For realtime help, check out #ubuntu-quality and #ubuntu-autopilot on freenode. You'll find a group of folks like yourself working on tests, hacking on autopilot and sharing advice. If IRC isn't your thing, feel free to contact us through another method instead. Happy hacking!
Continuing our discussion of the testing within ubuntu, today's post will talk about how you can help ubuntu stay healthy by manually testing the images produced. No amount of robots or automated testing in the world can replace you (well, at least not yet, heh), and more specifically your workflow and usage patterns.
As discussed, everyday new images are produced for ubuntu for all supported architecture types. I would encourage you to follow along and watch the progression of the OS through these images and your testing. Every data point matters and testing on a regular basis is helpful. So how to get started?
|Settle in with a nice cup of tea while testing!|
Since just before the last LTS, quality has been a buzzword within the ubuntu community. We've come a long way since precise and I wanted to provide some help and prospective on what ubuntu's process for quality looks like this cycle. In simple terms. Or as reddit would say, "explain to me like I'm 5".
I'll try and define terms as we go. First let me define CI, which is perhaps the buzzword of this cycle, lest I lose all of you! CI stands for continuous integration, and it means we are testing ubuntu. All the time. Non-stop. Every change we make, we test. The goal behind this idea is to find and fix problems, before well, they become problems on your device!
The CI dashboard then is a way to visually see the results of this testing. It acts as a representation of the health of ubuntu as a distribution. At least once a day runs are executed, apps and images are tested and benchmarked, and the results are populated on ci.ubuntu.com. This is perhaps the most visible part of the CI (our continuous testing efforts) that is happening within ubuntu. But let's step back a minute and look at how the overall CI process works within ubuntu.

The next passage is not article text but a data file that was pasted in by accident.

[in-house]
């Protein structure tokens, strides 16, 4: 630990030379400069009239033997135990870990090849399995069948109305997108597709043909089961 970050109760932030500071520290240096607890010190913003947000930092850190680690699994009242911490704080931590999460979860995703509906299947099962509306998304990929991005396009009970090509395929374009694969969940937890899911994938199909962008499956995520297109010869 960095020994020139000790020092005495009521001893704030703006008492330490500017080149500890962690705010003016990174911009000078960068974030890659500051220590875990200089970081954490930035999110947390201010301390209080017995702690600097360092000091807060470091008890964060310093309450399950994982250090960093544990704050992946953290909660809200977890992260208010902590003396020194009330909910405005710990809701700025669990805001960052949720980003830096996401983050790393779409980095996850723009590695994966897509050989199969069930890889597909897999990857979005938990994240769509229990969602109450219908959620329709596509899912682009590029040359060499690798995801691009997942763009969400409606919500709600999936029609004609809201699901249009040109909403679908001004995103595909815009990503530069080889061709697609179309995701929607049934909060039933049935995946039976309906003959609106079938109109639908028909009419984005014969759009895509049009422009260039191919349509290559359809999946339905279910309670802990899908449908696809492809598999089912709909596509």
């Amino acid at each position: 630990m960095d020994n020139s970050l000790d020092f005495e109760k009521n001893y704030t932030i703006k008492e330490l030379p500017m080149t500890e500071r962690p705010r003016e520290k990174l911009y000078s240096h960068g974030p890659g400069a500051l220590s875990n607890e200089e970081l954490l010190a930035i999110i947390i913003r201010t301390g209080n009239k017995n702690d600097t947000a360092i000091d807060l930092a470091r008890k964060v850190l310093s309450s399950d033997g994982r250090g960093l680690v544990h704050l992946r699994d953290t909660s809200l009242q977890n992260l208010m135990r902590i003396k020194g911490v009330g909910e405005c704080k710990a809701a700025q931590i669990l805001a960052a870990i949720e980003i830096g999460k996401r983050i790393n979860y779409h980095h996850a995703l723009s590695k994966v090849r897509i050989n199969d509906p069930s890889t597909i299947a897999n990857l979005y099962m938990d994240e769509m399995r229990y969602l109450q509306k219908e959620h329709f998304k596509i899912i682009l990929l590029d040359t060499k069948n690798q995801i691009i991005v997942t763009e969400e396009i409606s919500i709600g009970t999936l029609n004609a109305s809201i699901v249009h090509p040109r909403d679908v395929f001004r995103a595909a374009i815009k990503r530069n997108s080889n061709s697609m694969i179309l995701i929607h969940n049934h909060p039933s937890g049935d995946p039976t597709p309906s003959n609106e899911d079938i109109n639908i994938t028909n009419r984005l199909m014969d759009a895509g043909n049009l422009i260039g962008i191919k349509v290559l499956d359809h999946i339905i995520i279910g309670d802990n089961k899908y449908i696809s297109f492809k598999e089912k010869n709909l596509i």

App developers hack on a bit of code, fixing bugs or adding new features to the codebase. Once the code is ready, a merge proposal1 is created by the developer and feedback is sought. If the code passes the peer review and the application's tests, it will then become part of the image after a journey through the CI train.
|Though menacing, Alan assures me he doesn't bite|
|Adopted images are healthy images!|
Recently the ubuntu core app developers and myself have been on an adventure towards adopting cmake for the all the core applications. While some of the applications are pure qml it's still been useful to embark on adopting a singular build system for all of the projects. Now that (most) of the pain of transitioning is gone, I'm going to talk about one of the useful features of setting up cmake for your project; click-buddy!